$820 billion a year – that’s the price tag of the health impacts of climate change

By - Integrated Care Journal

$820 billion a year – that’s the price tag of the health impacts of climate change

A recently published report by US organisations Medical Society Consortium on Climate & Health, Wisconsin Health Professionals for Climate Action, and Natural Resources Defense Council (NRDC) estimated that the climate crisis, in addition to being a dangerous threat to human health, is also a very expensive issue costing over $820 billion per year in the United States alone.

The report called The Costs of Inaction: The Economic Burden of Fossil Fuels and Climate Change on Health in the United States is among the first to calculate the broad financial toll on public health from climate-change-driven impacts.

The report concluded that: “the health costs of air pollution and climate change already far exceed $800 billion per year and are expected to become even more expensive in years to come without a stronger societal response to address this crisis. ”

However, according to the report, the estimated price tag is most likely underestimated due to limited health data available. The $800 billion figure is the result of different elements including the loss of productivity due to extreme heat, medical treatment and recovery due to health problems worsened by climate change and extreme weather events that require people to seek medical care, among many others.

The report also highlights in details the estimated health impacts and health cost of the main impacts of climate change such as air pollution, infectious diseases and extreme weather events. By far, air pollution is the greatest threat to people’s health resulting in over 100,000 premature deaths and $800 billion in health costs.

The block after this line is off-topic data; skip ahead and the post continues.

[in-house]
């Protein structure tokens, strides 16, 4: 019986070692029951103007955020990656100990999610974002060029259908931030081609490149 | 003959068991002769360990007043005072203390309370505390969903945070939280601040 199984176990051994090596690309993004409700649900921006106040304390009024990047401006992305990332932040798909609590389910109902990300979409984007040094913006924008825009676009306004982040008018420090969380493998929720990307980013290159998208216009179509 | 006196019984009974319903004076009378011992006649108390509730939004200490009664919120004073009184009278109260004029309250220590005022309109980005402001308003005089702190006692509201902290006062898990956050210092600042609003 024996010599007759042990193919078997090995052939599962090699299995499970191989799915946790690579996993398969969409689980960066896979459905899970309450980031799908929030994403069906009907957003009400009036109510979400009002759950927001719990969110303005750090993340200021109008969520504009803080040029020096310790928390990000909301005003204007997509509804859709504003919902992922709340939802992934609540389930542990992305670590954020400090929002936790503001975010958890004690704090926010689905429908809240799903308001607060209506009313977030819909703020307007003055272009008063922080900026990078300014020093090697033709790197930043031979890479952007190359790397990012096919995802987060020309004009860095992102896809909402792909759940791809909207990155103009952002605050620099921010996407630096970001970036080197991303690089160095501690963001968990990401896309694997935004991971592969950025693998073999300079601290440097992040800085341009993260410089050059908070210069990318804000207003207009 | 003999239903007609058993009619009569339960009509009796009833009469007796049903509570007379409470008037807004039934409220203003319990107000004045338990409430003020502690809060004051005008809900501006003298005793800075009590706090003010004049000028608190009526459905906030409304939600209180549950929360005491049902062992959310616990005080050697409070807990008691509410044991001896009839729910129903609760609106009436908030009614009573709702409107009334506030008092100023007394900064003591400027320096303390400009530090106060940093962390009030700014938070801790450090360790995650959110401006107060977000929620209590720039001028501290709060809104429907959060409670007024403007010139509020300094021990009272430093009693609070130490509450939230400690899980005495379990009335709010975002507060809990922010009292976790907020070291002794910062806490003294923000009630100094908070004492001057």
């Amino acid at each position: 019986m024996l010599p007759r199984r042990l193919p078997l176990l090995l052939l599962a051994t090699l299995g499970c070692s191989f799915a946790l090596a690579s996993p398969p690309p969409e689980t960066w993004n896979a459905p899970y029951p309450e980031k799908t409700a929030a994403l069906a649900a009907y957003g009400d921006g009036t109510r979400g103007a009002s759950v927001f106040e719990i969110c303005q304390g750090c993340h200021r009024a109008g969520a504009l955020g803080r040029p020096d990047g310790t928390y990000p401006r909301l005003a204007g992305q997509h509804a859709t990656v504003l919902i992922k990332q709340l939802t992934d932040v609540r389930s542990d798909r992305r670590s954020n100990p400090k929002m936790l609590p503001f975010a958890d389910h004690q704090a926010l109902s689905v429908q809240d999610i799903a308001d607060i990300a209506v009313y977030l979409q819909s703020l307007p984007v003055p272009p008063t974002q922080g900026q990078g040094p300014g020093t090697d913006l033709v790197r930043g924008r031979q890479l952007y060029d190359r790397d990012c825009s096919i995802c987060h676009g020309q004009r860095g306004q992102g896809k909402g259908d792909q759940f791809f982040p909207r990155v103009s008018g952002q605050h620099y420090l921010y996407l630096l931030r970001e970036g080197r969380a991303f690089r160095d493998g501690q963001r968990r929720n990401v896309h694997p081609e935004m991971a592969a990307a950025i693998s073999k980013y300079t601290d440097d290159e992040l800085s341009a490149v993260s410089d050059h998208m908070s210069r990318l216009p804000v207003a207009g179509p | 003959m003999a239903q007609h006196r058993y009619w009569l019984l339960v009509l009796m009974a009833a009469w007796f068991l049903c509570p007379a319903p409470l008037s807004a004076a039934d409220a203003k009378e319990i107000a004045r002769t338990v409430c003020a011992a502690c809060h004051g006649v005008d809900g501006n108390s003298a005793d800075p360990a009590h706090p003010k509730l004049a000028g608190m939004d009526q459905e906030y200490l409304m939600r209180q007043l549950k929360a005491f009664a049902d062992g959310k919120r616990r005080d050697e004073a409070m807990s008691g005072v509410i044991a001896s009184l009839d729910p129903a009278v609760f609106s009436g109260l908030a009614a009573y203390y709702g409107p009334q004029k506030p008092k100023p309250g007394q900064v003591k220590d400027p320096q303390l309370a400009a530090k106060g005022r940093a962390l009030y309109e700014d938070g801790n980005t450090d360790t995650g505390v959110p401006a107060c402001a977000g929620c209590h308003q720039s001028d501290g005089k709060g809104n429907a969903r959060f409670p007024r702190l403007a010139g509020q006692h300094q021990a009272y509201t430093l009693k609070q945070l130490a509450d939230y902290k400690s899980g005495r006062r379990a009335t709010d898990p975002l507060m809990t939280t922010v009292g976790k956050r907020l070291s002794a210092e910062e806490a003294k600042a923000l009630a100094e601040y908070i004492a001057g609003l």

Tick-borne illnesses such as Lyme disease also represent a significant threat to people’s health and health costs. The health costs of these relate mostly to the diagnosis, treatment and management of between 240,000 and 440,000 new cases (inpatient, outpatient and pharmacy costs).

Report co-author Dr Vijay Limaye said: “The science is clear: the dangerous effects of climate change—and their profound costs to our health and our pocketbooks— will worsen each year we fail to curb the pollution that is destabilizing our planet.

We face a choice: continue down this dead-end path of inaction and soaring healthcare bills. Or make smart investments now in cost-effective solutions that will prevent millions of people in our country—especially the most vulnerable—from suffering injuries, illness, and premature death. The time to act is now. ”

The report also made clear that these impacts, both on health and the costs, are projected to significantly escalate with “the potential to trigger substantial increases in harm to public health in the U.S.

Full report available here

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